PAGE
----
The emotional heart of Brussels, the Royal Toone Theatre, is a puppet theatre for adults – the last living example of a unique cultural tradition that dates from the 16th century when Philip II of Spain, afraid of political unrest, closed all the theatres.The puppet shows were a way around the ban. Toone, dating from approximately 1830, is named after the founding puppeteer Antoine Gentil.

Each succeeding puppetmaster is named Toone, and twice the succession has passed from father to son. Originally in the Marolles, since 1965 the Royal Toone Theatre is located near the Grand-Place in a building dating from 1695 complete with ancient café and garden. We spoke to puppetmaster Nicolas Géal AKA Toone VIII.

 

When was Toone founded? 

We don’t know for sure as the first one couldn’t read nor write, so the only stuff we have left is a licence, because he needed a licence to be able to perform. The first Toone started in the Marolles and it was meant for people who couldn’t read. Basically they would go to the theatre and understand what was going on. They could not afford to go to big theatres or the opera so they would go to small puppet theatres. There used to be 50 theatres like this one in the late 19th century and now this is the only one.

 

So they took operas and classical stories, added some Brussels humour and performed them with puppets?

Yes but each story was performed over two months like a soap opera. People had no TV so they could make it. That’s the reason why all those theatres disappeared in the 1960s, because of television.

 

You are Toone VIII and you succeeded your father Toone VII. Why Toone?  

Toone was the nickname of Antoine Gentil, the founder, but the Toone title isn’t always passed from father to son. You’ve got to be crazy enough to be willing to do it.

 

Originally this was only performed in Bruxellois or Brussels Vloms, but you now offer performances in English, German and Spanish?

We have The Three Musketeers, Hamlet and Macbeth in English. I’m working now on Sherlock Holmes. But whatever the language, people know the story, so they can follow.

 

Tell us a bit about the puppets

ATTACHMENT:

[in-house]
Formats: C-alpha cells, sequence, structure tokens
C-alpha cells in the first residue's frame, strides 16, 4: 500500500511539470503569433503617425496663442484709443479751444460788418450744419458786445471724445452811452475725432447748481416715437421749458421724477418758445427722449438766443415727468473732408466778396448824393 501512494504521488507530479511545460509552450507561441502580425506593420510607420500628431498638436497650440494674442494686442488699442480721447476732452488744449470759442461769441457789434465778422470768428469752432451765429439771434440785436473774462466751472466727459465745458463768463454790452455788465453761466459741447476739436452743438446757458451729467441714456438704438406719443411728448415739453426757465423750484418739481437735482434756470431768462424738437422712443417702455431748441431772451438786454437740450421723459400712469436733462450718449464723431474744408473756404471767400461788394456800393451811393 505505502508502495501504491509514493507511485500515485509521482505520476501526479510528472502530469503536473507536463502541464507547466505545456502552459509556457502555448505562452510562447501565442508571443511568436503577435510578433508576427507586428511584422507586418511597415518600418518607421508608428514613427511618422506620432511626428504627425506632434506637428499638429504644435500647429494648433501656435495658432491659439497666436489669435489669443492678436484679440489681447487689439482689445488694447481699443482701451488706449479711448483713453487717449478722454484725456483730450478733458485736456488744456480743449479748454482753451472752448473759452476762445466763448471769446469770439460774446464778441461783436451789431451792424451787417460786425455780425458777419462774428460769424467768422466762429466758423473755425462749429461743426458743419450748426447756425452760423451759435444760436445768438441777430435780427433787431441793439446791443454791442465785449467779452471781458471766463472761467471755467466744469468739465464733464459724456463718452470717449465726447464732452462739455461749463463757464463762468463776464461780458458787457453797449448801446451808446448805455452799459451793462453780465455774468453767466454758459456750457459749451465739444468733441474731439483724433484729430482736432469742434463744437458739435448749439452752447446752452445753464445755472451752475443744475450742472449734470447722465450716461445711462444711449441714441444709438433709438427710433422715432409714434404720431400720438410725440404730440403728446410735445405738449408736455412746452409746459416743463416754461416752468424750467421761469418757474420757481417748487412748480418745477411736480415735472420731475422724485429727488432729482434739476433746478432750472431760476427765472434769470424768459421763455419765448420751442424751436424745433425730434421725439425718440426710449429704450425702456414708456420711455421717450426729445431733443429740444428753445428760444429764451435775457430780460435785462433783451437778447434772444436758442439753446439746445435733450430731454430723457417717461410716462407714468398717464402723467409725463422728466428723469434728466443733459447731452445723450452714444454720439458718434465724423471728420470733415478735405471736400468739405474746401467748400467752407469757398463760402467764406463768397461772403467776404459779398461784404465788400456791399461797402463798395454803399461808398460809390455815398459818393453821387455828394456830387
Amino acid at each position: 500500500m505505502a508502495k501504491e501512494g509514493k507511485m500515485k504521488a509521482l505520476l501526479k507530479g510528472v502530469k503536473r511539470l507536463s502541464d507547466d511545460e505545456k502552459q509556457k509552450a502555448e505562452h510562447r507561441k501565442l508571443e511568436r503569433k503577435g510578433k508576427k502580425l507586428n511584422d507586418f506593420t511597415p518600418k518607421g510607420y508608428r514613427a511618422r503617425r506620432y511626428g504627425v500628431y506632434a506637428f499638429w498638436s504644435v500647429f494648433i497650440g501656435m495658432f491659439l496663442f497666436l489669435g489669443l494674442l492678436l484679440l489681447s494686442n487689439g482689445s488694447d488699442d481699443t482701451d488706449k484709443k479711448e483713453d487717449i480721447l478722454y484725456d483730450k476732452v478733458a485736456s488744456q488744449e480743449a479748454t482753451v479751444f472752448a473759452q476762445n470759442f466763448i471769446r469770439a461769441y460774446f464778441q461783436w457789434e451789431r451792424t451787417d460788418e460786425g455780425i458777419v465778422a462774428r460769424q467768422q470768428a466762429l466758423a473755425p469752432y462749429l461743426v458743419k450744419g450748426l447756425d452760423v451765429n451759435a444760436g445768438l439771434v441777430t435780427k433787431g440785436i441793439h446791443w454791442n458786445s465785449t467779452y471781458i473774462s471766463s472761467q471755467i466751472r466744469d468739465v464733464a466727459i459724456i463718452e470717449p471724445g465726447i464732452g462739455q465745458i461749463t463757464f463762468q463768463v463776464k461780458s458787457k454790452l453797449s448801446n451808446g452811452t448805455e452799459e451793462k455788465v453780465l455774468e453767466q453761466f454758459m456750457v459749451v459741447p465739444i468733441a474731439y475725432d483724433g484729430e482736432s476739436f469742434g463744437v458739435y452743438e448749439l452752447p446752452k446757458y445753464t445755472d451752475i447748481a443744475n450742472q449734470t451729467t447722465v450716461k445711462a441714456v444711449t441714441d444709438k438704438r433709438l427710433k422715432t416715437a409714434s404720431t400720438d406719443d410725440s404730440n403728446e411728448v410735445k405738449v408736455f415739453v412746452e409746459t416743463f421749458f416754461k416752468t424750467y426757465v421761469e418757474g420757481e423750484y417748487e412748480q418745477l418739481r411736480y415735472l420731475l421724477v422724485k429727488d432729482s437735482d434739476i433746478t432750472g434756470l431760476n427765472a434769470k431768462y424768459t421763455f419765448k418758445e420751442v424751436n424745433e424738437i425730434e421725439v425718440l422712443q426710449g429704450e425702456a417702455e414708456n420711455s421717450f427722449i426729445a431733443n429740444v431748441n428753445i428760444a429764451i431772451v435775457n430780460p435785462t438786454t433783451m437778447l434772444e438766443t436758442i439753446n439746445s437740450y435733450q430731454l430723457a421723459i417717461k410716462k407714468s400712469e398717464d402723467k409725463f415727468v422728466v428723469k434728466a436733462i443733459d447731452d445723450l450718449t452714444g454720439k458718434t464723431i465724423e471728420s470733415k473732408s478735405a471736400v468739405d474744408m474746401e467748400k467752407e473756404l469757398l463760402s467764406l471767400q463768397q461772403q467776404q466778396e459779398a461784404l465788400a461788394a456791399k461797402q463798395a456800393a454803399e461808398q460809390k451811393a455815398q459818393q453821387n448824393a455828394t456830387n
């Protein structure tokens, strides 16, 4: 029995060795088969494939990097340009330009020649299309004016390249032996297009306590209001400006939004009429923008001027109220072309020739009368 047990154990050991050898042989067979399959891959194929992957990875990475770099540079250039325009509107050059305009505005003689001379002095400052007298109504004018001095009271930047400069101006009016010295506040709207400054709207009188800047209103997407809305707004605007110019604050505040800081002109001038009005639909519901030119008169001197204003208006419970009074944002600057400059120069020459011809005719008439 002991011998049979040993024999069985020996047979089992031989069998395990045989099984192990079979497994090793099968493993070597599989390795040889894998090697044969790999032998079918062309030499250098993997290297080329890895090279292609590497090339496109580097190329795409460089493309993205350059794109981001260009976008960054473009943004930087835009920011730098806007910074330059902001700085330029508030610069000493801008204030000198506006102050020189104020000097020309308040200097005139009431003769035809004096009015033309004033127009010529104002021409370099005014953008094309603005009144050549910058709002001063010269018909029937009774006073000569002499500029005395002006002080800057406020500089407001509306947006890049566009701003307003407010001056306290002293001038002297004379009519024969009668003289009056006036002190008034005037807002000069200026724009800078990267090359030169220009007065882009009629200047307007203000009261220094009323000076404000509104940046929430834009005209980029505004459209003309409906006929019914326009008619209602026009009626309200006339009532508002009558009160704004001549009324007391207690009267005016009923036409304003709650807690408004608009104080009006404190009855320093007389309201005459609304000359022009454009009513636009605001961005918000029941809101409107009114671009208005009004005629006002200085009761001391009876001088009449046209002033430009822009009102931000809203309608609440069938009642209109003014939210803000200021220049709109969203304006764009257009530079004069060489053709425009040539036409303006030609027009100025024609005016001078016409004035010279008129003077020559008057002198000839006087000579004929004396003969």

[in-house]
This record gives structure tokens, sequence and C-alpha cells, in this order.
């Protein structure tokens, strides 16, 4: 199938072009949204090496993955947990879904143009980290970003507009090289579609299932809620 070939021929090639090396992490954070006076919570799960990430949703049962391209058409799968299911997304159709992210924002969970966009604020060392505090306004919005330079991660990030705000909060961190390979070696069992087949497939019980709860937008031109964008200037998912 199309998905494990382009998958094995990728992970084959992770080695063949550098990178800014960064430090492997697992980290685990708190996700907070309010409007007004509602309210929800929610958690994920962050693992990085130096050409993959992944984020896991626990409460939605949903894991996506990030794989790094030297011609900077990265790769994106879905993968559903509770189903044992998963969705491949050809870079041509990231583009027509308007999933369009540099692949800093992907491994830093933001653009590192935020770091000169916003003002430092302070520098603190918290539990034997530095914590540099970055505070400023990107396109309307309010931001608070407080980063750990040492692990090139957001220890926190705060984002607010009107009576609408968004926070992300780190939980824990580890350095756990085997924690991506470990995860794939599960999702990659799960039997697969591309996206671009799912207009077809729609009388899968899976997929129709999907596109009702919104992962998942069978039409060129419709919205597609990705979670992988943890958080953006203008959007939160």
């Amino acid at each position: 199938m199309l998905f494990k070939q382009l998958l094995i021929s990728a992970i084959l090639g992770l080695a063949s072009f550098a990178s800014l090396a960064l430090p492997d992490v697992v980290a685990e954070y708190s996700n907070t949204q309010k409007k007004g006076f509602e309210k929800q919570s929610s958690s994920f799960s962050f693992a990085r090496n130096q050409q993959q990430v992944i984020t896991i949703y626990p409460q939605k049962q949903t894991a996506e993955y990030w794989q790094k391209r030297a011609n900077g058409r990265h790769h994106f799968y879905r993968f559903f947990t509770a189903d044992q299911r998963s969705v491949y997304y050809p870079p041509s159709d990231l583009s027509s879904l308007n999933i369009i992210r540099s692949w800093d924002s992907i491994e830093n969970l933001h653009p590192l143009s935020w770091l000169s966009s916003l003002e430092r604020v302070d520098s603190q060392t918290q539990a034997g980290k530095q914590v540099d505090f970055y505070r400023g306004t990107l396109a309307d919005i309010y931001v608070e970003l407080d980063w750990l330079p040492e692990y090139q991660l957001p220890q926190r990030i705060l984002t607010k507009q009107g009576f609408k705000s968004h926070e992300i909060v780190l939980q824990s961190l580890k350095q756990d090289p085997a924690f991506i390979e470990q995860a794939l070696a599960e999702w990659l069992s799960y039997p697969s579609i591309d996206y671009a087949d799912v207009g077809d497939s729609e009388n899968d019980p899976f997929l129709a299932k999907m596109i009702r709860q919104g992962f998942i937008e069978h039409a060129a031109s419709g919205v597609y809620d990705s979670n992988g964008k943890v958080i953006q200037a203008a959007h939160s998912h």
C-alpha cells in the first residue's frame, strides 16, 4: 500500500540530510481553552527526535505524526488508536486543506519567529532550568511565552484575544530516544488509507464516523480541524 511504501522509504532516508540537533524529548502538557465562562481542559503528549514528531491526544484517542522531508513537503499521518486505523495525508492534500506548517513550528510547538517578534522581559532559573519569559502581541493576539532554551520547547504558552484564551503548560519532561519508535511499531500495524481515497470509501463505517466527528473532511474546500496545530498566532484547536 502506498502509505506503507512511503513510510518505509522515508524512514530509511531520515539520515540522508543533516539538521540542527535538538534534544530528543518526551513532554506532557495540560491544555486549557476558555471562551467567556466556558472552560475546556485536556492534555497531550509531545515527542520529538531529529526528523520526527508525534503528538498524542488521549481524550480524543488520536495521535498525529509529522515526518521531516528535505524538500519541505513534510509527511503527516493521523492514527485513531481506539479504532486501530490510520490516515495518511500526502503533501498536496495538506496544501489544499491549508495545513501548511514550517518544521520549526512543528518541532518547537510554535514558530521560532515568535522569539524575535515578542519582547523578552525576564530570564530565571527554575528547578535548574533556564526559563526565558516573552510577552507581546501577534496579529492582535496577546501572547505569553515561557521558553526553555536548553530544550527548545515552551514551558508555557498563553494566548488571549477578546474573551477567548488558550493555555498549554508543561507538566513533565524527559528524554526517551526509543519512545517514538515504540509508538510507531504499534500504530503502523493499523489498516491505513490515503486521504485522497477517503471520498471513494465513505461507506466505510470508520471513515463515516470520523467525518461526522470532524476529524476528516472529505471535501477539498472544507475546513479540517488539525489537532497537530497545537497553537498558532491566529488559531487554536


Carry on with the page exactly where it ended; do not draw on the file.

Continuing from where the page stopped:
When my father took it over in the 1960s he only had 100 puppets. The old Toone was very old and tired, so he just had 100 puppets and from then on my father had to redo everything – find a place to perform. He had to rewrite the shows so they could fit one night. That’s an amazing job. We have some very old puppets dating from the 19th century. Unfortunately we don’t have a lot of those as people at the time had no reason to keep them. It wasn’t like a museum. Now we have about 1,400 puppets – they are typical Sicilian puppets that can be made to walk. They are quite heavy, about 8kg each. It’s probably Sicilian puppeteers who brought the tradition into Belgium after the middle ages. With scene changes we need about six puppets per show for each main character.

 

The puppets are hand-made?  

Yes. We have a carpenter for the hands and feet and then a lady for the costume, another lady does the hat. It’s a lot of work. If it was one person for the whole puppet it would probably take a week to do it.

 

What’s involved in being a puppeteer? I understand there are about seven puppeteers per show, but that you do all the voices?

Our puppets are not too complicated. There is basically just one string – it’s quite easy. You don’t need to be so qualified to move it. I guess it would take two months before you can walk the puppets. It’s the weight of the body on one leg and then the other. It’s like walking drunk. Because the puppets are so heavy each puppeteer doesn’t stay with each puppet for the whole show so it would be confusing to try to stay with a particular character’s voice so I do them all.

 

At the end of the performance you must be pretty exhausted?

I think it must be like boxing; I never did that but I think they probably feel like that at the end of the match.

 

Impasse Sainte-Pétronille (66 rue du Marché aux Herbes), Brussels

 

(Source: The Bulletin)

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